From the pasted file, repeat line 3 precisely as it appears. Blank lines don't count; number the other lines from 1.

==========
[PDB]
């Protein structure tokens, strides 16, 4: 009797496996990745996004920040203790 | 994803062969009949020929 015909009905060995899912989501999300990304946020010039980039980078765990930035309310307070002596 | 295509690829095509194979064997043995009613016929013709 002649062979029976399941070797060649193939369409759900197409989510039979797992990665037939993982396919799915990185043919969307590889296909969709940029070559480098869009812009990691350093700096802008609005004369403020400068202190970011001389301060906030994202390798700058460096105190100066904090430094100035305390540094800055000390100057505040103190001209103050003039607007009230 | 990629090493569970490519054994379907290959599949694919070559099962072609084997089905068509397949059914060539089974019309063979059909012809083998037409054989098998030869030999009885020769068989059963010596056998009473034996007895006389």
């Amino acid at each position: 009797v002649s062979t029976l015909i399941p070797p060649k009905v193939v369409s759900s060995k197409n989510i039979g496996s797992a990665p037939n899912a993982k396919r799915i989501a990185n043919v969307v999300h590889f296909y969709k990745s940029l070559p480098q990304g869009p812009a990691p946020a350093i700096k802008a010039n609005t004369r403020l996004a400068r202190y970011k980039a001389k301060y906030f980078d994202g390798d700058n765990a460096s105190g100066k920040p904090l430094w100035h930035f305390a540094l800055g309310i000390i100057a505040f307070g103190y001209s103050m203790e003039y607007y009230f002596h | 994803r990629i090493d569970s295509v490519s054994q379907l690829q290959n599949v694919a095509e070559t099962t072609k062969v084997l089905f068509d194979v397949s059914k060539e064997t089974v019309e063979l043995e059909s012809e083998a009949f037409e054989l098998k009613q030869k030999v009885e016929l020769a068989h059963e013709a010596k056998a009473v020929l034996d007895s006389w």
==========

């Amino acid at each position: 009797v002649s062979t029976l015909i399941p070797p060649k009905v193939v369409s759900s060995k197409n989510i039979g496996s797992a990665p037939n899912a993982k396919r799915i989501a990185n043919v969307v999300h590889f296909y969709k990745s940029l070559p480098q990304g869009p812009a990691p946020a350093i700096k802008a010039n609005t004369r403020l996004a400068r202190y970011k980039a001389k301060y906030f980078d994202g390798d700058n765990a460096s105190g100066k920040p904090l430094w100035h930035f305390a540094l800055g309310i000390i100057a505040f307070g103190y001209s103050m203790e003039y607007y009230f002596h | 994803r990629i090493d569970s295509v490519s054994q379907l690829q290959n599949v694919a095509e070559t099962t072609k062969v084997l089905f068509d194979v397949s059914k060539e064997t089974v019309e063979l043995e059909s012809e083998a009949f037409e054989l098998k009613q030869k030999v009885e016929l020769a068989h059963e013709a010596k056998a009473v020929l034996d007895s006389w």